Þingvellir National Park - the Crown Jewel of Iceland
The Þingvellir area is praised as the national shrine of Iceland due to its great historical and geological significance. Iceland’s first national park was established there in 1928, and the Þingvellir area has now been recognized for its outstanding universal value and listed as a UNESCO world heritage site.
History - the birthplace of a nation
The name Þingvellir literally means “Assembly Plains,” and the place symbolizes the history of Iceland. The Alþingi, or Iceland’s parliament, was founded there as early as 930, making it the oldest operating parliament globally. The parliament continued to convene at the fields of river Öxará for 868 years or until 1798. Therefore, many significant events of Iceland’s history have taken place there, and Icelanders consider it the nation’s birthplace.
Nature - torn apart by tectonic forces
The magical landscapes at Þingvellir are formed in the unique geographical setting of a rift valley in the divide between the North-American and Eurasian continental plates. The lava fields at Þingvellir are torn apart by tectonic forces, leaving admirable gorges and fissures. The most impressive of them, Almannagjá, is the focal point of the national park. A hiking path leads through the enormous cleft to the “law rock” and Öxará river, enveloped by stunning walls of basalt rocks.
The rift valley is partly filled with groundwater and carries Iceland’s largest natural lake Þingvallavatn. The lake hosts a unique ecosystem where four distinct varieties of Arctic char have developed since the end of the last Ice Age.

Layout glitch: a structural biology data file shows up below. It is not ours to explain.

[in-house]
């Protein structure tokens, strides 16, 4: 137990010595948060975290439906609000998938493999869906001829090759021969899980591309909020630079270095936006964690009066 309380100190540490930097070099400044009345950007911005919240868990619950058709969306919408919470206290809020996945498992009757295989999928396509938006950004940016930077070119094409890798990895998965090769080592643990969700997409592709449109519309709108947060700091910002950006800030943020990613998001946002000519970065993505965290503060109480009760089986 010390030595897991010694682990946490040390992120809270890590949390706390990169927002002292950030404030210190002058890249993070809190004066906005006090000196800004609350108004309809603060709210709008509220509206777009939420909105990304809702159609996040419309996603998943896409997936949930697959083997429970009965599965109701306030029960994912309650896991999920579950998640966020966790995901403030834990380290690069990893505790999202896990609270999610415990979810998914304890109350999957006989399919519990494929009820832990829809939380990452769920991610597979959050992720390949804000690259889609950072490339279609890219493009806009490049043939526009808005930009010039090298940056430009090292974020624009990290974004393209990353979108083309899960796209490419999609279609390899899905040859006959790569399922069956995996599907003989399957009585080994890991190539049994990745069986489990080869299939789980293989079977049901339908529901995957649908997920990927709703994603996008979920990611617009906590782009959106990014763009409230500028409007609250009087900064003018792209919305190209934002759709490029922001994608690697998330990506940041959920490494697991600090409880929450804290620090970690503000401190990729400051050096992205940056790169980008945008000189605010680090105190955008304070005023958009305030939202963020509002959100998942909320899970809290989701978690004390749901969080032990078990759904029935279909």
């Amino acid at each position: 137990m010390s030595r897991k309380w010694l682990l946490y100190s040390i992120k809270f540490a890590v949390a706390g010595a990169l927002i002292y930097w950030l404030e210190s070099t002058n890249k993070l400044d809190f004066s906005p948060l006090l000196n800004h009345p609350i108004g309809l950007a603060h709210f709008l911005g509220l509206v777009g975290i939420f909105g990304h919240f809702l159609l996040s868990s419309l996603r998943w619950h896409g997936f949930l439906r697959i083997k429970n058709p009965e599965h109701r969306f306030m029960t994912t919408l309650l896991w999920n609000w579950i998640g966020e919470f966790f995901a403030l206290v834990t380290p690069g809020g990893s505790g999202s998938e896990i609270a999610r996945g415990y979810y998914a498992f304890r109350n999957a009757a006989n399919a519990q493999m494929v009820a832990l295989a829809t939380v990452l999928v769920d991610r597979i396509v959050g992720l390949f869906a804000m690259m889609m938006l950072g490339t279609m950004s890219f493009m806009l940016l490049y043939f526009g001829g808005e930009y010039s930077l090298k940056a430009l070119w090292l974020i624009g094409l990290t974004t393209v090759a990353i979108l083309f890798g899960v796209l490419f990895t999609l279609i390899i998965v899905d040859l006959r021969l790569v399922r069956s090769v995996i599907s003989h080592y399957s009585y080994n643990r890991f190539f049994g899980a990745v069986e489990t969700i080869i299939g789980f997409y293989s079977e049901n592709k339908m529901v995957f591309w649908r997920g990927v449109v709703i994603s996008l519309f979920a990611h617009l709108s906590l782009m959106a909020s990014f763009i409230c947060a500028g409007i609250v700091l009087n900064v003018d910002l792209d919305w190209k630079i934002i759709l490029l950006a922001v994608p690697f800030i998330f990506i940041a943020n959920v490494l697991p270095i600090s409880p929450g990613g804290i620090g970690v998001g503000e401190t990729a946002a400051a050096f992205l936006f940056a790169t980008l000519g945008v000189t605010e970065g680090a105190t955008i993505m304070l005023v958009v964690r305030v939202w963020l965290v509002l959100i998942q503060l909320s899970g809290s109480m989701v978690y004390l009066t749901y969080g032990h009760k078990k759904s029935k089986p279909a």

The beautiful spring river Öxará flows partly in the Almannagjá gorge on its way to the lake, producing a stunning waterfall where it enters. Some fissures are partially submerged with groundwater, and the crystal-clear water leaves scuba divers in Silfra with the feeling of hanging in the air. The unique experience has put the Silfra fissure on top 10 lists of diving sites in the world.
Visiting the National park
Þingvellir is one of the main attractions of the Golden Circle day tour and is located within a 40-minute drive from Reykjavík. The park contains various hiking trails, and extra activities like angling, horse riding, and scuba diving in the Silfra fissure are offered.
The visitor & service center offers a coffee & souvenir shop and an exhibition of the park’s history and nature called “Heart of Iceland.” The national park itself is open 24/7 and there is no entrance fee. However, there is a parking fee for motor vehicles and an entrance fee for the exhibition.